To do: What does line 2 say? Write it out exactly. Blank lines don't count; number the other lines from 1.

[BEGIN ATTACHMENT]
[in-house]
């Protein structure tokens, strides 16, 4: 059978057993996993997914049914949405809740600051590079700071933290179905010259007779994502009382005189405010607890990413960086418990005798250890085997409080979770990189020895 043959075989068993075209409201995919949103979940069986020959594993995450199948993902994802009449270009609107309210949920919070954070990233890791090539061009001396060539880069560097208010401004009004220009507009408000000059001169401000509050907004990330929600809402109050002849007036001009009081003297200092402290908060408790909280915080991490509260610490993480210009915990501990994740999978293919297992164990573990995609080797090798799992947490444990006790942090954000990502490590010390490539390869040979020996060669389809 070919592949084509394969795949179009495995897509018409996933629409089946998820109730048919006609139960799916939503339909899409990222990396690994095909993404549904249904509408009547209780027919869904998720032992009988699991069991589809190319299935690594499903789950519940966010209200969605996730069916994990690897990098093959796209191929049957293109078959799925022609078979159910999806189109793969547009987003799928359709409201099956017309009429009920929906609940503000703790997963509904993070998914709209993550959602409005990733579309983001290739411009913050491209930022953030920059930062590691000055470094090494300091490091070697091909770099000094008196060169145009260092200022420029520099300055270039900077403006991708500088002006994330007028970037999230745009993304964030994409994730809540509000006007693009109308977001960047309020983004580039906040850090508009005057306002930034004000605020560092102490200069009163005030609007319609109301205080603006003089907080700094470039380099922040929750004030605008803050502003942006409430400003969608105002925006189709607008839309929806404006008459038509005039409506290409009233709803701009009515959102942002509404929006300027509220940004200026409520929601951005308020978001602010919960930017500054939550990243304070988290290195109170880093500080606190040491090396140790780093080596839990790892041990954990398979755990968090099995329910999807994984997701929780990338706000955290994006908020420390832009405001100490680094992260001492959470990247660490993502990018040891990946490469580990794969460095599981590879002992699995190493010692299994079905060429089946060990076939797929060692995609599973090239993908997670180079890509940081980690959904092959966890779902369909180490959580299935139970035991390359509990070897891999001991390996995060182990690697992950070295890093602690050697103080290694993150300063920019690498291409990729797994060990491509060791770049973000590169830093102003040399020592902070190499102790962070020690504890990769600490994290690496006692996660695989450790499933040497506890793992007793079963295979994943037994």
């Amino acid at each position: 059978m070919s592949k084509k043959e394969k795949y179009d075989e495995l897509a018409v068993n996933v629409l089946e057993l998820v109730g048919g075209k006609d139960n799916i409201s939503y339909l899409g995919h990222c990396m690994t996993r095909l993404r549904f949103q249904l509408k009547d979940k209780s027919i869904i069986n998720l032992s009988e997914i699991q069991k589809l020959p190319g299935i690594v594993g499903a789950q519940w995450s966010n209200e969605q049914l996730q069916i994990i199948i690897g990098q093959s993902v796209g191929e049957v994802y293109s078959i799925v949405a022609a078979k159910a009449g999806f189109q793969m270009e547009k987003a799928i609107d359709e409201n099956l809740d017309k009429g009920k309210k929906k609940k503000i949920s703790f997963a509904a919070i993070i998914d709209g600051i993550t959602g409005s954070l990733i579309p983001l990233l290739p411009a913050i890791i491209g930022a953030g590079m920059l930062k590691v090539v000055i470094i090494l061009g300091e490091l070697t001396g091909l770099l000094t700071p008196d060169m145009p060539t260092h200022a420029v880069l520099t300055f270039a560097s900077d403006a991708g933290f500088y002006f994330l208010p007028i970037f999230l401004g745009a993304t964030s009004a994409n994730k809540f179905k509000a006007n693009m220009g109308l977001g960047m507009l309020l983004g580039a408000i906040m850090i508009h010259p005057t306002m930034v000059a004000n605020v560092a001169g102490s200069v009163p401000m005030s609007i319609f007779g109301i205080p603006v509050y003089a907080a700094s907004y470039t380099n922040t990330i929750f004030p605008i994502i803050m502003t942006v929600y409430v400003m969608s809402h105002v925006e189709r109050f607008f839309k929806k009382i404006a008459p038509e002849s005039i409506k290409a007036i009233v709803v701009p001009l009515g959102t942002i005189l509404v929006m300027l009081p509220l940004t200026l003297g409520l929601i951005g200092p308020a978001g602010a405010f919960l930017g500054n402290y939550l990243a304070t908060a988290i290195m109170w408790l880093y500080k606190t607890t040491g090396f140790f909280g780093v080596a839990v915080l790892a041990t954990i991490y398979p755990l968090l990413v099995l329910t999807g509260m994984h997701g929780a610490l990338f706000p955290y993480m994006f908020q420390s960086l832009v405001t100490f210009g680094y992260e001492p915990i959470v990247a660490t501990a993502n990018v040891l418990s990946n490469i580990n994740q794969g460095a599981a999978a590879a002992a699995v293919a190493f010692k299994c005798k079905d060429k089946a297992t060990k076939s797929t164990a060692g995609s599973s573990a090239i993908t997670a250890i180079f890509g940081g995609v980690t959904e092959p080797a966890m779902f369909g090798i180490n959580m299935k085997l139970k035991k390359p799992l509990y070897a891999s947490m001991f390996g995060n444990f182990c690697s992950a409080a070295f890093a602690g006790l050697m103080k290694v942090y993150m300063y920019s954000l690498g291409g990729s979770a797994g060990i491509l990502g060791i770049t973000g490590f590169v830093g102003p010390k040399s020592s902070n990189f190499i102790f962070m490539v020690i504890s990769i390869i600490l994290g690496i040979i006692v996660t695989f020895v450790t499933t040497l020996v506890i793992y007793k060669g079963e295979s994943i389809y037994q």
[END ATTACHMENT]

């Protein structure tokens, strides 16, 4: 059978057993996993997914049914949405809740600051590079700071933290179905010259007779994502009382005189405010607890990413960086418990005798250890085997409080979770990189020895 043959075989068993075209409201995919949103979940069986020959594993995450199948993902994802009449270009609107309210949920919070954070990233890791090539061009001396060539880069560097208010401004009004220009507009408000000059001169401000509050907004990330929600809402109050002849007036001009009081003297200092402290908060408790909280915080991490509260610490993480210009915990501990994740999978293919297992164990573990995609080797090798799992947490444990006790942090954000990502490590010390490539390869040979020996060669389809 070919592949084509394969795949179009495995897509018409996933629409089946998820109730048919006609139960799916939503339909899409990222990396690994095909993404549904249904509408009547209780027919869904998720032992009988699991069991589809190319299935690594499903789950519940966010209200969605996730069916994990690897990098093959796209191929049957293109078959799925022609078979159910999806189109793969547009987003799928359709409201099956017309009429009920929906609940503000703790997963509904993070998914709209993550959602409005990733579309983001290739411009913050491209930022953030920059930062590691000055470094090494300091490091070697091909770099000094008196060169145009260092200022420029520099300055270039900077403006991708500088002006994330007028970037999230745009993304964030994409994730809540509000006007693009109308977001960047309020983004580039906040850090508009005057306002930034004000605020560092102490200069009163005030609007319609109301205080603006003089907080700094470039380099922040929750004030605008803050502003942006409430400003969608105002925006189709607008839309929806404006008459038509005039409506290409009233709803701009009515959102942002509404929006300027509220940004200026409520929601951005308020978001602010919960930017500054939550990243304070988290290195109170880093500080606190040491090396140790780093080596839990790892041990954990398979755990968090099995329910999807994984997701929780990338706000955290994006908020420390832009405001100490680094992260001492959470990247660490993502990018040891990946490469580990794969460095599981590879002992699995190493010692299994079905060429089946060990076939797929060692995609599973090239993908997670180079890509940081980690959904092959966890779902369909180490959580299935139970035991390359509990070897891999001991390996995060182990690697992950070295890093602690050697103080290694993150300063920019690498291409990729797994060990491509060791770049973000590169830093102003040399020592902070190499102790962070020690504890990769600490994290690496006692996660695989450790499933040497506890793992007793079963295979994943037994």